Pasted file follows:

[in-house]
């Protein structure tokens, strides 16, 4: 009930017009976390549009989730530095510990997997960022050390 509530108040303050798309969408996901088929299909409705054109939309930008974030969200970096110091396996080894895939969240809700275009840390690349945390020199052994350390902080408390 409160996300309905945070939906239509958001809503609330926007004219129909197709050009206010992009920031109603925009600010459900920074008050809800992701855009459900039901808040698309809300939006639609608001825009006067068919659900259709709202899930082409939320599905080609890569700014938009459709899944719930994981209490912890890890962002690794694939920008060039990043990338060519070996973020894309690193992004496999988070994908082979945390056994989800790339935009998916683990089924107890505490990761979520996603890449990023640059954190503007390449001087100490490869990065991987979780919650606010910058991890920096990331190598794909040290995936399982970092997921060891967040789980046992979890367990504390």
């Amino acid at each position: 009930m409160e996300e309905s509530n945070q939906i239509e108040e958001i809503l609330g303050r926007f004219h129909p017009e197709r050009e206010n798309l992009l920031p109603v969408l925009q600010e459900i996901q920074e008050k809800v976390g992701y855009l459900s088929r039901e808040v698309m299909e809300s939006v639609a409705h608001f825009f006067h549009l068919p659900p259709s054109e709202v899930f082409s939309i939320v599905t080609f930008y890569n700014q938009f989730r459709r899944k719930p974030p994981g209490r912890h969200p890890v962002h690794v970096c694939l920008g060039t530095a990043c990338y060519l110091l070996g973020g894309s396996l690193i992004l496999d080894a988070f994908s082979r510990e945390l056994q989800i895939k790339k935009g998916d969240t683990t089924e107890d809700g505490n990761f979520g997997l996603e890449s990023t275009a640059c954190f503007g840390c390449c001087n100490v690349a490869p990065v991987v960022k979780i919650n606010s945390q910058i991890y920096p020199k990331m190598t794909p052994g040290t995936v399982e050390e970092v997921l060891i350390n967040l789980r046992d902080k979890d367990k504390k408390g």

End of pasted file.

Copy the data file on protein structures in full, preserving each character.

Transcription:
[in-house]
């Protein structure tokens, strides 16, 4: 009930017009976390549009989730530095510990997997960022050390 509530108040303050798309969408996901088929299909409705054109939309930008974030969200970096110091396996080894895939969240809700275009840390690349945390020199052994350390902080408390 409160996300309905945070939906239509958001809503609330926007004219129909197709050009206010992009920031109603925009600010459900920074008050809800992701855009459900039901808040698309809300939006639609608001825009006067068919659900259709709202899930082409939320599905080609890569700014938009459709899944719930994981209490912890890890962002690794694939920008060039990043990338060519070996973020894309690193992004496999988070994908082979945390056994989800790339935009998916683990089924107890505490990761979520996603890449990023640059954190503007390449001087100490490869990065991987979780919650606010910058991890920096990331190598794909040290995936399982970092997921060891967040789980046992979890367990504390």
């Amino acid at each position: 009930m409160e996300e309905s509530n945070q939906i239509e108040e958001i809503l609330g303050r926007f004219h129909p017009e197709r050009e206010n798309l992009l920031p109603v969408l925009q600010e459900i996901q920074e008050k809800v976390g992701y855009l459900s088929r039901e808040v698309m299909e809300s939006v639609a409705h608001f825009f006067h549009l068919p659900p259709s054109e709202v899930f082409s939309i939320v599905t080609f930008y890569n700014q938009f989730r459709r899944k719930p974030p994981g209490r912890h969200p890890v962002h690794v970096c694939l920008g060039t530095a990043c990338y060519l110091l070996g973020g894309s396996l690193i992004l496999d080894a988070f994908s082979r510990e945390l056994q989800i895939k790339k935009g998916d969240t683990t089924e107890d809700g505490n990761f979520g997997l996603e890449s990023t275009a640059c954190f503007g840390c390449c001087n100490v690349a490869p990065v991987v960022k979780i919650n606010s945390q910058i991890y920096p020199k990331m190598t794909p052994g040290t995936v399982e050390e970092v997921l060891i350390n967040l789980r046992d902080k979890d367990k504390k408390g």